I’m glad I’m working in a job where the company is still finding itself, watching itself evolve. It feels more like the old meaning of “company” — a group of companions, compatriots, fellow travelers.

I’m glad I’m working on this crazy book about stuff that I still wonder if I fully understand. I’m having to learn things in order to write it, and I’m never sure if I’m fully grasping and articulating the material; but I suppose that’s better than the comfortable stasis of writing only certainties. Even though I have weekly battles of self-doubt, I’m learning so much, and accomplishing something I never thought I’d have the wherewithal to do.

My wife and I are moving again, back to Philadelphia. We’ve been wanting to finally end up someplace where we could say “this is where we live” and put down some roots, at least for a while. So we’re going back to the place where we met, and where, when we feel homesick, it’s for that place. Is this going backward? Maybe. But only if we expect to be the same people we were when we lived there before. We’re not. We’ve grown a lot in four years; changed. Plus, now we have a dog. So we’ll see.

And watching my daughter become who she is becoming. Almost 17 now. Kind, intelligent, curious, good. Her mother has worked miracles in raising her. My daughter, who has to learn her own lessons, find her own way, no matter how much her parents would like to carve a safe, happy path in front of her. What a bracing, beautiful paradox it is, to have the power to bring a human being into the world, but be so utterly powerless in the face of their own story that only they can make.

So. Halfway. Even this far into my own story, I’m still a rough draft. I suppose I’ve always felt “half done” about most things, even the ones I’ve technically finished. I’ve always felt suspended between the poles of “making” and “unmaking.” There are more days, now, when I feel at peace with that unmoored oscillation. Not many, but more.

 

French Toast

I’m using this post to give a home to a video clip from the show M*A*S*H. I sometimes use the clip in presentations, but it doesn’t seem to be compatible with YouTube, so I’m putting it here instead. QuickTime m4v format; just click the link to view:  French Toast

Two Fixes for Twitter

There are two things in particular that everyone struggles with on Twitter. Here are my humble suggestions as to how Twitter can do something about it.

1. The Asymmetrical Direct-Message Conundrum

What it is: User A is following user B, but User B is not following User A. User B direct-messages User A, and when User A tries to reply to that direct message, they cannot, because User B is not following them.

Fix: Give User B a way to set a message that will DM User A with some contact info automatically. Something like “Unfortunately I can’t receive direct messages from you, but please contact me at blahblah@domain.blah.” A more complicated fix that might help would be to allow User B to set an optional exception for receiving direct messages for anyone User B has direct-messaged (but whom User B is not following), for a given amount of time or a number of messages. It’s not perfect, but it will handle the majority of these occurrences.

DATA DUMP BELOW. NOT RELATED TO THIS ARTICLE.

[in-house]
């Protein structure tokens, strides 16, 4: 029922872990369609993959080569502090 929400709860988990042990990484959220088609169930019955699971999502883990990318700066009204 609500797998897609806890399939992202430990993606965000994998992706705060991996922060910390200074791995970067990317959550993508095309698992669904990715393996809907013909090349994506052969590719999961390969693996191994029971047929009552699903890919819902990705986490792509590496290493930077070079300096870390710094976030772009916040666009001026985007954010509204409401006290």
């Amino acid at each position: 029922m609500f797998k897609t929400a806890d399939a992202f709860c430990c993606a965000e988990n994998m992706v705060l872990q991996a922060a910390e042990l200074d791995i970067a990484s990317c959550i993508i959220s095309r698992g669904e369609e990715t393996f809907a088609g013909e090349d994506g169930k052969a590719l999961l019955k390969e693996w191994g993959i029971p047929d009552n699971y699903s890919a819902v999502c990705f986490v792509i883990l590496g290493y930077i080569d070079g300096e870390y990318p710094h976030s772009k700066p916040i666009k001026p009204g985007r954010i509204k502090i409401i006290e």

2. The “DM FAIL”

What it is: User A means to send a direct message to User B, but accidentally tweets it to the whole wide world.

There are a couple of variations:
a) The SMS Reflex Response: User A gets a text from Twitter with a direct message from User B; User A types a reply and hits “send” before realizing it’s from Twitter and should’ve had “d username” (or now “m username” ?!?) typed before it.

b) The Prefix Fumble: User A is in same situation as above, but does realize it’s a text from Twitter — however, since they’re so used to thinking of Twitter usernames in the form of “@username” they type that out, forgetting they should be using the other prefix instead.

Fix: allow me to turn *off* the ability to create a tweet via SMS; and reply to my SMS text with a “hey you can’t do that” reminder if I forget I have it turned off and try doing it anyway. Let me turn it on and off via SMS text with commands, so if I’m stuck on a phone where I need to tweet that way, I can still do it. But so many people have smart-phones with Twitter apps, there’s no reason why I can’t receive SMS from Twitter without being able to create via SMS as well.

There you go, Twitter! My gift to you 🙂

(By the by, I have no illusions that I’m the only one thinking about how to solve for these problems, and the bright designers at Twitter probably already have better solutions. But … you know, I thought I’d share, just in case … )

Message isn't just message anymore

I remember back in 1999 working in a web shop that was a sibling company with a traditional ad firm, and thinking “do they realize that digital means more than just packaging copy & images for a new medium?”

Then over the years since, I’ve continually been amazed that most advertising & marketing pros still don’t seem to get the difference between “attention” and actual “engagement” — between momentary desire and actual usefulness.

Then I read this quote from a veteran advertising creative officer: